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NatureAreaTrees

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Published on August 30, 2007

Author: Clown

Source: authorstream.com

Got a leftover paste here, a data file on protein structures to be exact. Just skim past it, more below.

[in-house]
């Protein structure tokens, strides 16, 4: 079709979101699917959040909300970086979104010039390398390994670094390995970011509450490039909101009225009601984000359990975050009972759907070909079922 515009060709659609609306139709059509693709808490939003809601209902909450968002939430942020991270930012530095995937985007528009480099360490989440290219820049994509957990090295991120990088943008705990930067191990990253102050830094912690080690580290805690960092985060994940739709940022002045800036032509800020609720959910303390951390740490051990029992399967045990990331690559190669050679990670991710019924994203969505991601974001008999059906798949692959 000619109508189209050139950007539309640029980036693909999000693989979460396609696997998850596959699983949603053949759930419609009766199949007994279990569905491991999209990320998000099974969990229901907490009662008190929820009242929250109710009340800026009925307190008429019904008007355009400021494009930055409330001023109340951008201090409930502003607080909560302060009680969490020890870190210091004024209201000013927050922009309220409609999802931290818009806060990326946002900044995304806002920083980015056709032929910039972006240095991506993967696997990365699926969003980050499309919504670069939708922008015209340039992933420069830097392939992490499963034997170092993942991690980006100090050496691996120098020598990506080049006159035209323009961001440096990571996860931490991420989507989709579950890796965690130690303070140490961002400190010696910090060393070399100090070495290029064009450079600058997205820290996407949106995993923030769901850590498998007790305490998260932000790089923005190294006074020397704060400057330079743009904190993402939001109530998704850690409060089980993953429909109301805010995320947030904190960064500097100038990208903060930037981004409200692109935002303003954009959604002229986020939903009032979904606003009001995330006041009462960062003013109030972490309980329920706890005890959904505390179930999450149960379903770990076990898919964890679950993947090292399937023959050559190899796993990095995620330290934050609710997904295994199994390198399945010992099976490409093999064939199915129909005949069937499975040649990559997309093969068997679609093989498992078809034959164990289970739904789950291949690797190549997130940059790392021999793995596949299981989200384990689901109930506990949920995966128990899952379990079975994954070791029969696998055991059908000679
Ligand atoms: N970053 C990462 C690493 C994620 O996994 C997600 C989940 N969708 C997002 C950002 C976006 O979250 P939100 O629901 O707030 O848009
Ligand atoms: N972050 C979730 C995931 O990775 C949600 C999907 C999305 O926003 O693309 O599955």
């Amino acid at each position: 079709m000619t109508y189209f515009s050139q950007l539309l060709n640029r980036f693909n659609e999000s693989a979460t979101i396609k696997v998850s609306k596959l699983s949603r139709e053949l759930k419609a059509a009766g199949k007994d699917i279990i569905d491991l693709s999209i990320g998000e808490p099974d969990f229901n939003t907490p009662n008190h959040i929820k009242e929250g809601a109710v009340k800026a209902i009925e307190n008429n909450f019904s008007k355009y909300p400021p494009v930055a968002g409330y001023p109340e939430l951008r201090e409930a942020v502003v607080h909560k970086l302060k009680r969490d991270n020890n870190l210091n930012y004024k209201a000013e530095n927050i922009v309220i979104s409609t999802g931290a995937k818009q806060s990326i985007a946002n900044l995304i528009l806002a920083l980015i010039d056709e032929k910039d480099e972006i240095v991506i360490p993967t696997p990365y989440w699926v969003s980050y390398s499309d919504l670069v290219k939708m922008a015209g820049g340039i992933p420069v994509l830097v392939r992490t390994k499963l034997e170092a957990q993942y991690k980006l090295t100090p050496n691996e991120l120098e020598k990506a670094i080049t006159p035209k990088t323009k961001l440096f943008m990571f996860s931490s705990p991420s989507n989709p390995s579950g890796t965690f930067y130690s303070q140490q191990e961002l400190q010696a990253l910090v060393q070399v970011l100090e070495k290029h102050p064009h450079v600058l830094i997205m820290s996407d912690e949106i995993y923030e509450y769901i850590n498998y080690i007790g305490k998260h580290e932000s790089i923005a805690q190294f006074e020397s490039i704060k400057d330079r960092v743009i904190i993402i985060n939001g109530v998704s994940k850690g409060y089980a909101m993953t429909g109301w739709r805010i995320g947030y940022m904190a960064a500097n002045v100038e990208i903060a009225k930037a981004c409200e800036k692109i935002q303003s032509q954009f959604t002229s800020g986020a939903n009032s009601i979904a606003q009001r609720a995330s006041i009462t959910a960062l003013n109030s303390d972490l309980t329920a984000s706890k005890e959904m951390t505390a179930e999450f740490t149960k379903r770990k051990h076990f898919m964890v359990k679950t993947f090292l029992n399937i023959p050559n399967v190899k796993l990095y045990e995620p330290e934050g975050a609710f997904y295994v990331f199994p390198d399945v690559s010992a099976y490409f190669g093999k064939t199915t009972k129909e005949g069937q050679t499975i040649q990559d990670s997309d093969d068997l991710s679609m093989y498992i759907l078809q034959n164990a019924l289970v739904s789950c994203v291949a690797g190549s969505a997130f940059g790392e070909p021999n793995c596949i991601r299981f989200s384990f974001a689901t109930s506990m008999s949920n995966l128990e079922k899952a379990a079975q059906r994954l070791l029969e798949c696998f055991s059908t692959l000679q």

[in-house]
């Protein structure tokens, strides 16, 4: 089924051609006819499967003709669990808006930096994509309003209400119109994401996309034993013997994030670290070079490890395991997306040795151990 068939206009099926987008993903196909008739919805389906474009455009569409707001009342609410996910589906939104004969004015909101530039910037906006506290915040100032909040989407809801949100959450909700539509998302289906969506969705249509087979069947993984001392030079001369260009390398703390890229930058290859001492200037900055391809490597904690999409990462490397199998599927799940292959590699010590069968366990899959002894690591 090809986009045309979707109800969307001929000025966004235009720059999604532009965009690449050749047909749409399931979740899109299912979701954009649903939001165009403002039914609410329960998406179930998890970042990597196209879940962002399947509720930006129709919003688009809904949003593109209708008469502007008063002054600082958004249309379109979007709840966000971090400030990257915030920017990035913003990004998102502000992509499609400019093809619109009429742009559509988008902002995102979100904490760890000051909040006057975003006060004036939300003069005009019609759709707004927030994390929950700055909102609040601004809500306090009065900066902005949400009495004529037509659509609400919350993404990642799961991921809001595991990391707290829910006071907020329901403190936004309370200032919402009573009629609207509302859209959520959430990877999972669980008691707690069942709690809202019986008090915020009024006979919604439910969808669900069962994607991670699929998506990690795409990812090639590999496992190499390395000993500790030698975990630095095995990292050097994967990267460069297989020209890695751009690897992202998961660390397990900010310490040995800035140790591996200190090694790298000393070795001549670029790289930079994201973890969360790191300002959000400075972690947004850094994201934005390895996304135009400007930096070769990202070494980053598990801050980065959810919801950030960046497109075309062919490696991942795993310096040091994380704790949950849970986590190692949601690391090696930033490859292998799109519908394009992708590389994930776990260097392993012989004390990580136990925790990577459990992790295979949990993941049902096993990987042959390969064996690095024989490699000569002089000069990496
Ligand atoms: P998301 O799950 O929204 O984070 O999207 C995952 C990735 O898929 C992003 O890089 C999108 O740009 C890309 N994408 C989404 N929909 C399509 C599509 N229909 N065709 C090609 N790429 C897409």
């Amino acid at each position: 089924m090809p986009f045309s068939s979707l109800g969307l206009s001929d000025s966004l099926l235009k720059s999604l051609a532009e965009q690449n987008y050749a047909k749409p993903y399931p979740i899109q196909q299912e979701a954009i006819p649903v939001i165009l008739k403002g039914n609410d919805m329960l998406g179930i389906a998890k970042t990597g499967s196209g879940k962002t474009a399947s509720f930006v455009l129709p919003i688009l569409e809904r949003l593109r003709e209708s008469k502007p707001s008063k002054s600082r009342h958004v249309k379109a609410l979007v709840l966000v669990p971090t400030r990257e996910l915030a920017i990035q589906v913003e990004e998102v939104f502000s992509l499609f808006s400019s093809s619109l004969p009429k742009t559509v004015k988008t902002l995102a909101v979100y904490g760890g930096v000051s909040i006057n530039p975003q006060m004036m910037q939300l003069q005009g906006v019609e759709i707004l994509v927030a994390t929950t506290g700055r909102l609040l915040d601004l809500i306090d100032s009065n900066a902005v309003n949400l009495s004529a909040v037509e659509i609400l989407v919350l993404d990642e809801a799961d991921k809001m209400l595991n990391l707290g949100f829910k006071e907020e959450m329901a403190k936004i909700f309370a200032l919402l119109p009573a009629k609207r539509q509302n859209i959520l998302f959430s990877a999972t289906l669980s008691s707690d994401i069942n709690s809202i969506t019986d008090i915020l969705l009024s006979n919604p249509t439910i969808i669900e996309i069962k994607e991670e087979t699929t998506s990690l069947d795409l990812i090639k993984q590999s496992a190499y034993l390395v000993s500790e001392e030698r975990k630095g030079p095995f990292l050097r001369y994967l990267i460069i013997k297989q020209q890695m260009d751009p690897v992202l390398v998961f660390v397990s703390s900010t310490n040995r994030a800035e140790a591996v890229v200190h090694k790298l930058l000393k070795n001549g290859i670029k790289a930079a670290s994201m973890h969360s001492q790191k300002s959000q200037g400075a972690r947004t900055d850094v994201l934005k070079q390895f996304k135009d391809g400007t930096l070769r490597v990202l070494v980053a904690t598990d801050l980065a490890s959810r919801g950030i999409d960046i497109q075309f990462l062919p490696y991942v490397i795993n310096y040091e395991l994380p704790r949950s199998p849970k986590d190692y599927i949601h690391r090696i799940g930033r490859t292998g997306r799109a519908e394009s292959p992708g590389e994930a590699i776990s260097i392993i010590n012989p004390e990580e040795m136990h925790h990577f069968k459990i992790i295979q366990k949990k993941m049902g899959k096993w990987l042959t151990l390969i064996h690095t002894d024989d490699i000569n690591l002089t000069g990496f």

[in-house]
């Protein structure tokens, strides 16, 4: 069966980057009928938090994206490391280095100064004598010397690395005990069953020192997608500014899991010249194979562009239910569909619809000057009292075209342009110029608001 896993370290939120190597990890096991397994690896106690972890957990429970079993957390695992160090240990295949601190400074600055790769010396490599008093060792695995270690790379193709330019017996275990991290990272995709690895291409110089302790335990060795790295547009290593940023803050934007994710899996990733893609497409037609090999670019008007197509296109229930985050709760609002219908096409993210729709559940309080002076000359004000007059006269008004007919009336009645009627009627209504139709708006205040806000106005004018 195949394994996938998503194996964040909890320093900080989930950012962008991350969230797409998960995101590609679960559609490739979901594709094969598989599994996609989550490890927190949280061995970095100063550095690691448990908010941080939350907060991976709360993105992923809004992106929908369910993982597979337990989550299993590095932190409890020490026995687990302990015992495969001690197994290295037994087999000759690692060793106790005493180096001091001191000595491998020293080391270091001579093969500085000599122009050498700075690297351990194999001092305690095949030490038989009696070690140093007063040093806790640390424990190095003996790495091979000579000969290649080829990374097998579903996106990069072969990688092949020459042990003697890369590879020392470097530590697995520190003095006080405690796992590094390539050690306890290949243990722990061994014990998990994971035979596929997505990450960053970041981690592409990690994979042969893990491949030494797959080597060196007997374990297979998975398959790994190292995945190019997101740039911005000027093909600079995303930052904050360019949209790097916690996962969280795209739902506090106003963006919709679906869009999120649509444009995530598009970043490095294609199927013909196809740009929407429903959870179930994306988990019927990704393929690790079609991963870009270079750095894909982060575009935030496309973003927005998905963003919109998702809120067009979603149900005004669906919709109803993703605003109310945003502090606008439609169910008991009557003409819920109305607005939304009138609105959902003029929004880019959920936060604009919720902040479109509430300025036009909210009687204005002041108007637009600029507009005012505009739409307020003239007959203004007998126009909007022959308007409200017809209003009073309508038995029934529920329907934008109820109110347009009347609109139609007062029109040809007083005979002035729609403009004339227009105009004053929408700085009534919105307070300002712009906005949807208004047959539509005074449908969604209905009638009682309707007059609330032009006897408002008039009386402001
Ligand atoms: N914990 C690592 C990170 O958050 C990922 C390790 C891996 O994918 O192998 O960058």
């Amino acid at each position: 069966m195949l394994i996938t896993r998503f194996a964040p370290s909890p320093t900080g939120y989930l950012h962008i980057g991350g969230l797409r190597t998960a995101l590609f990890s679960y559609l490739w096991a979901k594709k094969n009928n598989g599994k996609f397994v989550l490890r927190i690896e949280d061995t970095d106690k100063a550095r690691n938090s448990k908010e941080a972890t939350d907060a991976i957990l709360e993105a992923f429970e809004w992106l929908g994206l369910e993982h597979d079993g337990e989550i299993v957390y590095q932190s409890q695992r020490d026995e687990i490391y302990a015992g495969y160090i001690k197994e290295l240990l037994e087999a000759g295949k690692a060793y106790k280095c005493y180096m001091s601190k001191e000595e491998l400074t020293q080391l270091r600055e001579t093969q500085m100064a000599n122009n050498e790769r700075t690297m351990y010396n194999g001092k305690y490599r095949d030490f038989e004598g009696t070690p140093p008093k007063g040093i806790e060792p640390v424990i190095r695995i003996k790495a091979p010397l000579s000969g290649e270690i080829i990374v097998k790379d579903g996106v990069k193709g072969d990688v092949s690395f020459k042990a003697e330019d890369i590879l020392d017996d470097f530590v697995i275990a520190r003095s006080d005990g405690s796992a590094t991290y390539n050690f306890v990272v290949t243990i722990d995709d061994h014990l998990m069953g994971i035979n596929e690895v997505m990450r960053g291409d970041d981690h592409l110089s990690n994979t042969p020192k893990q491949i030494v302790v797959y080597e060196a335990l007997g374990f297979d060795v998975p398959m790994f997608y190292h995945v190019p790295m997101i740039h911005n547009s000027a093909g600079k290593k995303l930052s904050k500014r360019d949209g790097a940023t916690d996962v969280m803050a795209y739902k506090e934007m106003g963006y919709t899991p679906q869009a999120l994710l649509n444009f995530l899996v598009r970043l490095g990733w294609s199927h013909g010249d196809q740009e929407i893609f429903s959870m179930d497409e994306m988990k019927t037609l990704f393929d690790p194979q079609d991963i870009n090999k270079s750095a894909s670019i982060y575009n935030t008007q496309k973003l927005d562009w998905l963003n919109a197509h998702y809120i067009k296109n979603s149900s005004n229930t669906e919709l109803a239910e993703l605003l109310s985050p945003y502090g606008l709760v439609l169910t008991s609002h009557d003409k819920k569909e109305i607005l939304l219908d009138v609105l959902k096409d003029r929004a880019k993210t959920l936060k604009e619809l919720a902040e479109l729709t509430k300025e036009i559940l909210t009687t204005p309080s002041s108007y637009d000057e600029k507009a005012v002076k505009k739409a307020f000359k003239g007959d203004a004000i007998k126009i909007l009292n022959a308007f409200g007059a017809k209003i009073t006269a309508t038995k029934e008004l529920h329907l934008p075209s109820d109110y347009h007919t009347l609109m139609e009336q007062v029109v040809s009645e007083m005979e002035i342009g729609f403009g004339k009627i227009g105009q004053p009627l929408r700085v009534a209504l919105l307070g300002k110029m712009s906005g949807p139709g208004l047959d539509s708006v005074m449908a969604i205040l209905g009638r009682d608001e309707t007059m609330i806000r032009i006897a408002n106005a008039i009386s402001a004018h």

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Trees of the SMC Nature Area:  Trees of the SMC Nature Area Sarah DeAngelo Saint Mary’s College Notre Dame, Indiana Trees of the Nature Area: Part I:  Trees of the Nature Area: Part I Shagbark-Hickory Carya ovata K. Found in the deciduous woods mixed with oaks . Can get up to 100ft. Has shaggy bark. Flowers are unisexual on same tree. Fruits are large globe-shaped nuts. Kernels are sweet and edible. Leaves alternate, compound on twig, singly compound. Twigs are gray to red-brown, hairy when young. Leaf Scars are triangular. source: 101 Trees of Indiana, Jackson 2004 Trees of the Nature Area :  Trees of the Nature Area American Sycamore Platanus occidentalis L. Large trees with white bark on upper trunk and limbs. Leaves are large maple like. Fruit is a sycamore ball on drooping stem. Leaves are alternate simple, borne on singly long hairy leaf stalks. Blades nearly circular in outlines. This tree is found on rich bottom lands of creeks and rivers, around lakes and ponds, and invades old fields. Ornamental, but has messy shedding of bark. Wood is hard and tough; occasionally used for furniture. source: 101 Trees of Indiana Jackson 2004 Trees of the Nature Area:  Trees of the Nature Area Black Walnut Juglans nigra Flowers are unisexual on same tree. Fruits are large globe-shaped nuts. Kernels are sweet and edible. Leaves alternate, compound on twig, singly compound. source: 101 Trees of Indiana, Jackson 2004 Trees of the Nature Area:  Trees of the Nature Area Eastern Red Cedar Juniperus virginiana L. Small to Medium Evergreen (to 50 ft tall). Narrow, cone-shaped or rounded crown. Awl-shaped leaves scaly; appear braided Fruits round, dark blue, berry-like, smell like dry gin. Found in deciduous forest, abandoned fields, fencerows, dry woods, rocky bluffs and cliffs. Bark is thin reddish-brown separating into long shreds. Flowers are unisexual on separate trees; source: 101 Trees of Indiana, Jackson 2004 Trees of the Nature Area:  Trees of the Nature Area White Oak Quercus alba L. Large Trees (up to 100ft tall). Has a broad rounded crown of heavy branches. Leaves alternate with rounded deep lobes. Terminal buds rounded, clustered. Pith are star-shaped. Fruit is an acorn, oblong, greenish-brown. Bark is thick, light-ash gray. Has loose vertical scales, becoming blocky on old trees. Unisexual flowers are yellow. source: 101Trees of Indiana, Jackson 2004 Trees of the Nature Area:  Trees of the Nature Area Black Oak Quercus velutina Lam. Tree of medium to large size with a broad rounded crown. Leaves alternate on twig, on long leaf stalks. Blades are leathery, deeply divided into 5-9 bristle tips, having a sharp point at the tip. The leaves are dark green and glossy. The bark is smooth brown-black on young trees, and hard, furrowed on mature. The Buds are clustered at branch end, oval pointed and covered with gray wool. The Black Oak is mostly found in dry upland forests, upper slopes, and dry rocky or sandy ridges. source: 101 Trees of Indiana, Jackson 2004 Trees of the Nature Area:  Trees of the Nature Area Witch Hazel Hamamelis virginiana L. It is a large shrub or small tree with a misshapen, spreading, crown. Has delicate yellow flowers in autumn. Leaves alternate on short leaf stalks and are oval with a lopsided base; leaf edges have widely spaced rounded teeth. They are dull and green above and hairy and lighter below. Bark is thin and often scaly. It is usually encountered in moist woods, ravines, or along streams. source: 101 Trees of Indiana, Jackson 2004 Trees of the Nature Area:  Trees of the Nature Area American Elm Ulmus americana L. Has a broad , rounded crown. Leaves alternate on twig, borne singly on very short yellow stems. The edges are doubly saw-toothed; upper surface is dark green and smooth. Bark is medium to dark gray; A cross section of a piece of bark reveals alternating layers of nearly white cork and dark reddish-brown fiber. Fruits dry in dense clusters. This tree is usually found in bottomland forest, along streams and on flood plains; moist ravines and old fields. Was once the most popular shade and ornamental tree in the eastern U.S. source: 101 Trees of Indiana, Jackson 2004 Trees of the Nature Area:  Trees of the Nature Area Tulip Tree Liriodendron tulipifera L. Leaves alternate on twig, simple borne on single long leafstalks. The leave’s edges are smooth and bright green. Bark is thin, gray-whitish within fissures. The bisexual flowers borne singly in May; large cup-shaped and tulip like; six green and orange, waxy petals. The fruit is an upright cone-like cluster of many seeds. This tree is mostly found in upland woods with rich, moist soil. The Tulip Tree is Indiana’s State tree, and is called 'yellow poplar,' by foresters. source: 101 Trees of Indiana, Jackson 2004 Trees of the Nature Area:  Trees of the Nature Area Red Bud Cercis canadensis L. A small tree with a spreading crown; often with multiple trunks. Leaves are alternate, with the leaf stem being enlarged and fleshy. The blades are broad and heart-shaped with smooth edges and dull point. Bark is dark gray, thin and becomes scaly with age. Twigs are slender, brown and often warty. The bisexual flowers that bloom in spring are rose-pink/red. This type of tree is usually found near rich moist, woods, roadsides, and woodland boarders. source: 101 Trees of Indiana, Jackson 2004 Trees of the Nature Area:  Trees of the Nature Area American Elm Ulmus americana L. Has a broad , rounded crown. Leaves alternate on twig, borne singly on very short yellow stems. The edges are doubly saw-toothed; upper surface is dark green and smooth. Bark is medium to dark gray; A cross section of a piece of bark reveals alternating layers of nearly white cork and dark reddish-brown fiber. Fruits dry in dense clusters. This tree is usually found in bottomland forest, along streams and on flood plains; moist ravines and old fields. Was once the most popular shade and ornamental tree in the eastern U.S. source: 101 Trees of Indiana, Jackson 2004 Trees of the Nature Area:  Trees of the Nature Area Osage-Orange Malcura pomifera (Raf). C.K. Schneider. A short, medium sized tree with rounded growth form. Leaves alternate on twig. The blades are oval with long tapering tipos; edges smooth; dark green and shiny above, paler and somewhat hairy below. This tree usually can be located near hedgerows, old pasture fields, and in low-ground woods. It was introduced to Indiana only a century ago, being native to Southwest Arkansas, Oklahoma, Louisiana, and Eastern Texas. Used by native Americans as bow wood. The fruit is called a hedge-apple which is also another name for the tree, or tree of the arc. Its French name is commonly known as Bois d’arc. source: 101 Trees of Indiana, Jackson 2004 Trees of the Nature Area :  Trees of the Nature Area Northern Hackberry; Hackberry Celtis occidentalis L. Medium to large tree; with simple alternate leaves. Leaves are alternate on twigs borne singly on short leafstalks. Blades are long pointed, base uneven, edges toothed. Leaf surfaces are often fleshy galls. Bark: Gray to Brown and smooth on young trees; soon covered with warty bumps. Mature trees have dark gray roughened ridges. Flowers/Fruits: Unisexual or bisexual on same tree; green without petals; Fruits are brown-purple when mature. Is usually found along streams, on flood plains or in low wet woods. Sometimes in moist upland woods. Crowns often have twiggy witches brooms. source: 101 Trees of Indiana, Jackson 2004 Trees of the Nature Area:  Trees of the Nature Area Sugar Maple Acer saccharum Marshall. Large, handsome tree with dense, broad, rounded tree found in moist upland sites with deep fertile soils. Aggressive reproduction under forest canopies permits it to replace oaks in many stands. Leaves: opposite on twig, simple; borne on slender leaf stalks. Lobes hand like, 5-lobed with wide notches rounded at ankles. Bark: Smooth, gray to pale tan when young, becoming dark gray and deeply furrowed to shaggy with age. Flowers: yellow green without petals, unisexual. source: 101 Trees of Indiana, Jackson 2004 Trees of the Nature Area:  Trees of the Nature Area Green Ash Fraxinus pennsylvanica Marshall. Leaves are opposite compound. Bark with diamond fissures. Opposite on twig, lance-shaped leaflets with toothed to smooth edges;hairless. Bark: Light brow-gray to medium gray with diamond shaped furrows between flat, scaly ridges. Flowers are unisexual and without petals in purplish clusters on separate tress. Typically found in bottomland forests or moist upland woods. A popular tree for lawns, parks, and streets. Ornamental. source: 101 Trees of Indiana, Jackson 2004 Trees of the Nature Area :  Trees of the Nature Area Wild Black Cherry Prunus serotina Ehrh. Tree is medium to large size with a narrow oblong, rounded crown. Leaves: Alternate on twig simple, borne on short slender, smooth leafstalks, with a pair of reddish glands near the base of the blade. Flowers white in long drooping clusters. Fruit clusters of purple black cherries. Bark is black, scaly. Is usually found in moist fertile soil of upland woods, roadsides and forest margins. source: 101 Trees of Indiana, Jackson 2004 Trees of the Nature Area:  Trees of the Nature Area Hop-Hornbeam Ostrya virginiana (Mill) K. Koch. Small tree with irregular, rounded, open crown; usually in forest under story, upland woods, hillsides, or rocky slopes. Leaves alternate on twig, simple, borne on very short slender, hairy stems. Edges finely double-toothed. Bark: Rich brown, smooth on young branches. Brown and breaking into short flat strips at maturity. source: 101 Trees of Indiana, Jackson 2004 Trees of the Nature Area:  Trees of the Nature Area Sassafras Sassafras albidum (Nutt.) Nees. Medium sized trees with spreading crowns found on roadsides, fence rows, old fields, and up land woods. Leaves: alternate simple borne singly on short stems; blades of three different shapes lobed-3, lobed-2, or oval or unlobed, often on same tree. Bark: green on young trees and branches; becomes deeply fissured and a rich reddish - brown when mature. Fruits: are egg shaped blue-black berries in clusters, with bright red stalks. source: 101 Trees of Indiana, Jackson 2004 Trees of the Nature Area:  Trees of the Nature Area Pawpaw (Indiana banana) Asimina triloba (L.) Dunal. small tree to 30 feet, often in 'colonies' very large simple alternate leaves with smooth edges (odoriferous when bruised brown/maroon flowers, rancid odor; 6 petals, blooms Apr-May fruit ripens in October; green to blackish; berry with pulpy edible seeds widespread in Indiana habitat: woods, esp rich moist soils along streams source: 101 Trees of Indiana, Jackson 2004